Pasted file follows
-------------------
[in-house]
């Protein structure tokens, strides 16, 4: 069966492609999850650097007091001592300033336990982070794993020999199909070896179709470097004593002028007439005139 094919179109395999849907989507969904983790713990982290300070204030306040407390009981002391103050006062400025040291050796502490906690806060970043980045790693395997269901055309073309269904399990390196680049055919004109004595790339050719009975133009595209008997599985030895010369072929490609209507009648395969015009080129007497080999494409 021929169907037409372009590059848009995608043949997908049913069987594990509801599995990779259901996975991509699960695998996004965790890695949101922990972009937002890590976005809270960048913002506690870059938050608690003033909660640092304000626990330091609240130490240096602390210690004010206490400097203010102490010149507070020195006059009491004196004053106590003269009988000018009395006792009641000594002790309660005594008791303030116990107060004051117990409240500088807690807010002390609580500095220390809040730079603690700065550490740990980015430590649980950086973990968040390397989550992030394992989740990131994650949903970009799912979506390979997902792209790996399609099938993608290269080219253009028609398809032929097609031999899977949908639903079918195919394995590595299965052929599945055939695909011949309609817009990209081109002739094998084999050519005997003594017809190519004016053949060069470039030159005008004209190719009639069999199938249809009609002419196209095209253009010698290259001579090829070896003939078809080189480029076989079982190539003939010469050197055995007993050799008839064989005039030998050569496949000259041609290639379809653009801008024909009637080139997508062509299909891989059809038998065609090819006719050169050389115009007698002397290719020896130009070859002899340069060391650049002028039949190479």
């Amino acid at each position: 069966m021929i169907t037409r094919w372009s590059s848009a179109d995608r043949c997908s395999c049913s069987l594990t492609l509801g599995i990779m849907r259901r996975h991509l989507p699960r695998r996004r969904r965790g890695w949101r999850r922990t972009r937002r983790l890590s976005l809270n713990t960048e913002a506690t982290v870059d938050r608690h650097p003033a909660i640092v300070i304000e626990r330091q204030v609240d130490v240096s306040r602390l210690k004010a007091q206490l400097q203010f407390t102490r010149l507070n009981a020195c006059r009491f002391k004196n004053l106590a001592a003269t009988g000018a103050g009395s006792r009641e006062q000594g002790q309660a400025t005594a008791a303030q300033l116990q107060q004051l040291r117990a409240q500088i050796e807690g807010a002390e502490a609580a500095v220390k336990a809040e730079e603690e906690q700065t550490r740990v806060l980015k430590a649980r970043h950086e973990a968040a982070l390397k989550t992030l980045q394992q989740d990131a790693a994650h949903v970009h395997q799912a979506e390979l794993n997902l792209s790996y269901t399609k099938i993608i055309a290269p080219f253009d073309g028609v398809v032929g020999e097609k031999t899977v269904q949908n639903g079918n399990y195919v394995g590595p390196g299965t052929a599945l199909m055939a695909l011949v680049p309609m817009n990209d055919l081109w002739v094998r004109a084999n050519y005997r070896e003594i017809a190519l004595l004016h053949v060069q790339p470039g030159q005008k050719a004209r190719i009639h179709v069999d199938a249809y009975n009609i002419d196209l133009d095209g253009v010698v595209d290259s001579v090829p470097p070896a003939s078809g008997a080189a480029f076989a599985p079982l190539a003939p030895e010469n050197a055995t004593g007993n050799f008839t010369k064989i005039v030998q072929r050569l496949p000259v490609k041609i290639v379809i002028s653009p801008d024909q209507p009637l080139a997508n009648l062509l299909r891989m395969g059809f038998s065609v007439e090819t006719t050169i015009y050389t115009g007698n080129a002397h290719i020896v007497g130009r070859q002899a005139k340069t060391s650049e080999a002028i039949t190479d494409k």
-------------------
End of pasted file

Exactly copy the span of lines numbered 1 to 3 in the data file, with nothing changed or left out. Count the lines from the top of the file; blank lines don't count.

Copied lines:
[in-house]
């Protein structure tokens, strides 16, 4: 069966492609999850650097007091001592300033336990982070794993020999199909070896179709470097004593002028007439005139 094919179109395999849907989507969904983790713990982290300070204030306040407390009981002391103050006062400025040291050796502490906690806060970043980045790693395997269901055309073309269904399990390196680049055919004109004595790339050719009975133009595209008997599985030895010369072929490609209507009648395969015009080129007497080999494409 021929169907037409372009590059848009995608043949997908049913069987594990509801599995990779259901996975991509699960695998996004965790890695949101922990972009937002890590976005809270960048913002506690870059938050608690003033909660640092304000626990330091609240130490240096602390210690004010206490400097203010102490010149507070020195006059009491004196004053106590003269009988000018009395006792009641000594002790309660005594008791303030116990107060004051117990409240500088807690807010002390609580500095220390809040730079603690700065550490740990980015430590649980950086973990968040390397989550992030394992989740990131994650949903970009799912979506390979997902792209790996399609099938993608290269080219253009028609398809032929097609031999899977949908639903079918195919394995590595299965052929599945055939695909011949309609817009990209081109002739094998084999050519005997003594017809190519004016053949060069470039030159005008004209190719009639069999199938249809009609002419196209095209253009010698290259001579090829070896003939078809080189480029076989079982190539003939010469050197055995007993050799008839064989005039030998050569496949000259041609290639379809653009801008024909009637080139997508062509299909891989059809038998065609090819006719050169050389115009007698002397290719020896130009070859002899340069060391650049002028039949190479």
């Amino acid at each position: 069966m021929i169907t037409r094919w372009s590059s848009a179109d995608r043949c997908s395999c049913s069987l594990t492609l509801g599995i990779m849907r259901r996975h991509l989507p699960r695998r996004r969904r965790g890695w949101r999850r922990t972009r937002r983790l890590s976005l809270n713990t960048e913002a506690t982290v870059d938050r608690h650097p003033a909660i640092v300070i304000e626990r330091q204030v609240d130490v240096s306040r602390l210690k004010a007091q206490l400097q203010f407390t102490r010149l507070n009981a020195c006059r009491f002391k004196n004053l106590a001592a003269t009988g000018a103050g009395s006792r009641e006062q000594g002790q309660a400025t005594a008791a303030q300033l116990q107060q004051l040291r117990a409240q500088i050796e807690g807010a002390e502490a609580a500095v220390k336990a809040e730079e603690e906690q700065t550490r740990v806060l980015k430590a649980r970043h950086e973990a968040a982070l390397k989550t992030l980045q394992q989740d990131a790693a994650h949903v970009h395997q799912a979506e390979l794993n997902l792209s790996y269901t399609k099938i993608i055309a290269p080219f253009d073309g028609v398809v032929g020999e097609k031999t899977v269904q949908n639903g079918n399990y195919v394995g590595p390196g299965t052929a599945l199909m055939a695909l011949v680049p309609m817009n990209d055919l081109w002739v094998r004109a084999n050519y005997r070896e003594i017809a190519l004595l004016h053949v060069q790339p470039g030159q005008k050719a004209r190719i009639h179709v069999d199938a249809y009975n009609i002419d196209l133009d095209g253009v010698v595209d290259s001579v090829p470097p070896a003939s078809g008997a080189a480029f076989a599985p079982l190539a003939p030895e010469n050197a055995t004593g007993n050799f008839t010369k064989i005039v030998q072929r050569l496949p000259v490609k041609i290639v379809i002028s653009p801008d024909q209507p009637l080139a997508n009648l062509l299909r891989m395969g059809f038998s065609v007439e090819t006719t050169i015009y050389t115009g007698n080129a002397h290719i020896v007497g130009r070859q002899a005139k340069t060391s650049e080999a002028i039949t190479d494409k």